er strength was in her Almighty Helper. She prayed not so much for the removal of the affliction, as for the patience by which she might glorify God during its continuance. And her prayers were heard. Her resignation was complete, her patience most exemplary. She was a witness to all who saw her of the faithfulness and power of God. It would be impossible to repeat all her edifying remarks, her expressions of love to God, and of confidence in him, as well as of affectionate concern for those who were around her. A few, however, ought to be recorded, for the instruction and encouragement of others. Her brother once said to her, that he thought she would not be here long. She replied, “No; but I am only going a little while before you to glory.” She added, “ Be faithful; 0, be faithful!” At another time, being visited by her Class-Leader, she said that she had been tempted to doubt of the goodness of God, and of the fact of her own adoption into his family ; but that she had overcome the temptation by immediate application to the throne of grace. “This," she said,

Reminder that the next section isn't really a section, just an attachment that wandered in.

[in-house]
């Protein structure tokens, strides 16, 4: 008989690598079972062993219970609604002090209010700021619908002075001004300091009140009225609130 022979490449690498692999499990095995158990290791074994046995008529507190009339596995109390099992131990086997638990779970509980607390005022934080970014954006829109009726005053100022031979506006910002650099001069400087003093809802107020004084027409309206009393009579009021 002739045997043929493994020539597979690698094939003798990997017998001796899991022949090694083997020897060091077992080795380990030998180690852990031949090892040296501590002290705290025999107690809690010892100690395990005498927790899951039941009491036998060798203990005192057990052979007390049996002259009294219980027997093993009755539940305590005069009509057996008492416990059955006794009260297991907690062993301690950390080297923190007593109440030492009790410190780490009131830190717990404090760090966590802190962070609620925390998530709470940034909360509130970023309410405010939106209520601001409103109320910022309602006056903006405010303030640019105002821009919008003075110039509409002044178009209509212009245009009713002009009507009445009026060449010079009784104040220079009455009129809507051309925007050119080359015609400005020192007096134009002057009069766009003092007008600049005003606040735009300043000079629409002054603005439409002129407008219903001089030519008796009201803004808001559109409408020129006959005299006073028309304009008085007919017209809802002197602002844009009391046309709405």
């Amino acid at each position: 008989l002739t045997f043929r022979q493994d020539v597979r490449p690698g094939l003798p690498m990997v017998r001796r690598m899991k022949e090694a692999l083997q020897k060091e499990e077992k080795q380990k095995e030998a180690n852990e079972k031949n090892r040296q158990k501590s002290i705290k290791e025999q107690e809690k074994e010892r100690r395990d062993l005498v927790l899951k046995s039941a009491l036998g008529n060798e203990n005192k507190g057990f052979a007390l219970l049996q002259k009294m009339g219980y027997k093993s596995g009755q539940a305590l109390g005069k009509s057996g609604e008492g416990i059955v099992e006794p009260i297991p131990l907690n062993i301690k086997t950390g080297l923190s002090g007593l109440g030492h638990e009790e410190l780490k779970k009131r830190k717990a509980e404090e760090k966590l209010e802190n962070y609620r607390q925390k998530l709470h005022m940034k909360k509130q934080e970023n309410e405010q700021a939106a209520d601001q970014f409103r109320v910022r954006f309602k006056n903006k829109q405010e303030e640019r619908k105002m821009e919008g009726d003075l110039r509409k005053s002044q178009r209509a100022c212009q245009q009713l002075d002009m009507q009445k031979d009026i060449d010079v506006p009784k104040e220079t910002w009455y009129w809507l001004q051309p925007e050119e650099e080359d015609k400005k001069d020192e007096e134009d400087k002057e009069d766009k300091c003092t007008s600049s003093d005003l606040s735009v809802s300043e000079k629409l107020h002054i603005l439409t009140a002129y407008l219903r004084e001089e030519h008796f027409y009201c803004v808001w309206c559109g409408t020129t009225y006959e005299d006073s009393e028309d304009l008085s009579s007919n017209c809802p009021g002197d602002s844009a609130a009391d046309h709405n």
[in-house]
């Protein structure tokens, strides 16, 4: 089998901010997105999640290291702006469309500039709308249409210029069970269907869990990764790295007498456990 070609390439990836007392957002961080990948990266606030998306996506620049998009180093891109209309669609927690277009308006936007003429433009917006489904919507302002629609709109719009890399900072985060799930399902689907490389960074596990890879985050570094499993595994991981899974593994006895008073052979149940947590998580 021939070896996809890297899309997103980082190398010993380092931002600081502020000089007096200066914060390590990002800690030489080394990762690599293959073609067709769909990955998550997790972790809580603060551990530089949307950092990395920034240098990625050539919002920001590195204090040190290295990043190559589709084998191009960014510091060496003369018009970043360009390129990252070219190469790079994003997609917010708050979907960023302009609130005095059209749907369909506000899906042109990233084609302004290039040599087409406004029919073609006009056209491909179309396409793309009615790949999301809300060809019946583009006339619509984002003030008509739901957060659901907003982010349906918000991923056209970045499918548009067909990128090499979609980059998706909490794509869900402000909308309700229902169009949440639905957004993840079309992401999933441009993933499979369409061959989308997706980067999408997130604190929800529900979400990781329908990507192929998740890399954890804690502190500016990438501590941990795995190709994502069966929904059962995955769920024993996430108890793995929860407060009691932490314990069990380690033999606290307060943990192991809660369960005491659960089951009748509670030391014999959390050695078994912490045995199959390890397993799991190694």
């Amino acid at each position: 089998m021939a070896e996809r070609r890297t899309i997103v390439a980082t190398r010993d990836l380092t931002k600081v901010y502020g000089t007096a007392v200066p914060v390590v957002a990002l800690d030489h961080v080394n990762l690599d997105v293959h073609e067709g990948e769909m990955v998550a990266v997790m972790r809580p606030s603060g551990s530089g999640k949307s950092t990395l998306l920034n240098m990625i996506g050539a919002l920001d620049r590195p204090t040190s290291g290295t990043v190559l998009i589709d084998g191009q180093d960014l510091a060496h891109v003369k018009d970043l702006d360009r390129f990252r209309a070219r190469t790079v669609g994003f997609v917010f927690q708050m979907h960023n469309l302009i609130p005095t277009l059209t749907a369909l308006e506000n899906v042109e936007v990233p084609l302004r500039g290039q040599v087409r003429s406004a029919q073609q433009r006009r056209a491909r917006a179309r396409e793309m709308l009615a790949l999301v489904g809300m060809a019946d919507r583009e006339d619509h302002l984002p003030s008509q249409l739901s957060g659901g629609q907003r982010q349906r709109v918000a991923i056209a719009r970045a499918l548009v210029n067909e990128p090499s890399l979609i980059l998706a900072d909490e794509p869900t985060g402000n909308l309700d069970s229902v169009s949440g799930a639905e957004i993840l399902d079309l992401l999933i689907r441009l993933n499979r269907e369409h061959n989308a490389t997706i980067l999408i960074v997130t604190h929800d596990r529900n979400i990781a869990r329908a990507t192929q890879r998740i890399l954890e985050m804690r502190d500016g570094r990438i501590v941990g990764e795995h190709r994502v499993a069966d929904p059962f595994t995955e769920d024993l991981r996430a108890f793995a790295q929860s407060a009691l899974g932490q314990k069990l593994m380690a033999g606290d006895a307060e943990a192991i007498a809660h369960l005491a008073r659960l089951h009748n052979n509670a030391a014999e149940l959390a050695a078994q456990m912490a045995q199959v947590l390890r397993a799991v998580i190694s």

was all my plea, that Christ had died for me, that he had loved me, and given himself for me. I feel no condemnation, no fear of death; but, instead, a blessed hope of heaven. Where could all this come from, but from my heavenly Father's goodness to me as his pardoned child ?” On one occasion, when her suffering was more severe than usual, she exclaimed, “O come, Lord Jesus; come, and take me to thyself!” She then referred to an individual who had been favoured with great triumph in death, and added, " I, also, can say,

A little longer here below,

And I shall then to glory go.'' In the course of the day on which she died, her spirit seemed admitted to closer communion with the unseen world, to which she herself had now been brought so near. She said, “O come, Lord Jesus. Come, even now.' I love thee, my Lord, my Saviour. O, I see Jesus, I Jesus. Lord, thou knowest that I love thee.” In this happy frame she continued till suffering ceased, and mortality was exchanged for eternal life.








(For the Wesleyan-Methodist Magazine.)